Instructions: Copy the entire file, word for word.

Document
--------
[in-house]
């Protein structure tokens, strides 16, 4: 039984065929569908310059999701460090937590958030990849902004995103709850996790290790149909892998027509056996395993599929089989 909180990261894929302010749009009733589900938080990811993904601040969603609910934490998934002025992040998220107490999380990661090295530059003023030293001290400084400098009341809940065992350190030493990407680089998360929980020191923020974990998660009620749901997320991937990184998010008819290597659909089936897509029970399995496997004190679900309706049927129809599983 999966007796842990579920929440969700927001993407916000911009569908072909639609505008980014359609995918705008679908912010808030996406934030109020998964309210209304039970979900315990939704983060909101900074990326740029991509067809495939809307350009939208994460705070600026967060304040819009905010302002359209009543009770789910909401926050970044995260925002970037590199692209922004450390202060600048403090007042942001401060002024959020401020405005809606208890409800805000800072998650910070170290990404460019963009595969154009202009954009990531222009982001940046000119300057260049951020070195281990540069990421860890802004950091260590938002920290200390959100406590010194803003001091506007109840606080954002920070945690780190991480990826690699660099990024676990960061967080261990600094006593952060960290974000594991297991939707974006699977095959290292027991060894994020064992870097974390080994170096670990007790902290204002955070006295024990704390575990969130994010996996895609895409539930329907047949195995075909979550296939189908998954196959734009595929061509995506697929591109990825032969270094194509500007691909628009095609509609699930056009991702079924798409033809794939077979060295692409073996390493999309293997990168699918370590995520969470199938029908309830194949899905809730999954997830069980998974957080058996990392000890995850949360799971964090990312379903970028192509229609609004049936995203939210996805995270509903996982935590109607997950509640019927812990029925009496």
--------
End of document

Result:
[in-house]
């Protein structure tokens, strides 16, 4: 039984065929569908310059999701460090937590958030990849902004995103709850996790290790149909892998027509056996395993599929089989 909180990261894929302010749009009733589900938080990811993904601040969603609910934490998934002025992040998220107490999380990661090295530059003023030293001290400084400098009341809940065992350190030493990407680089998360929980020191923020974990998660009620749901997320991937990184998010008819290597659909089936897509029970399995496997004190679900309706049927129809599983 999966007796842990579920929440969700927001993407916000911009569908072909639609505008980014359609995918705008679908912010808030996406934030109020998964309210209304039970979900315990939704983060909101900074990326740029991509067809495939809307350009939208994460705070600026967060304040819009905010302002359209009543009770789910909401926050970044995260925002970037590199692209922004450390202060600048403090007042942001401060002024959020401020405005809606208890409800805000800072998650910070170290990404460019963009595969154009202009954009990531222009982001940046000119300057260049951020070195281990540069990421860890802004950091260590938002920290200390959100406590010194803003001091506007109840606080954002920070945690780190991480990826690699660099990024676990960061967080261990600094006593952060960290974000594991297991939707974006699977095959290292027991060894994020064992870097974390080994170096670990007790902290204002955070006295024990704390575990969130994010996996895609895409539930329907047949195995075909979550296939189908998954196959734009595929061509995506697929591109990825032969270094194509500007691909628009095609509609699930056009991702079924798409033809794939077979060295692409073996390493999309293997990168699918370590995520969470199938029908309830194949899905809730999954997830069980998974957080058996990392000890995850949360799971964090990312379903970028192509229609609004049936995203939210996805995270509903996982935590109607997950509640019927812990029925009496």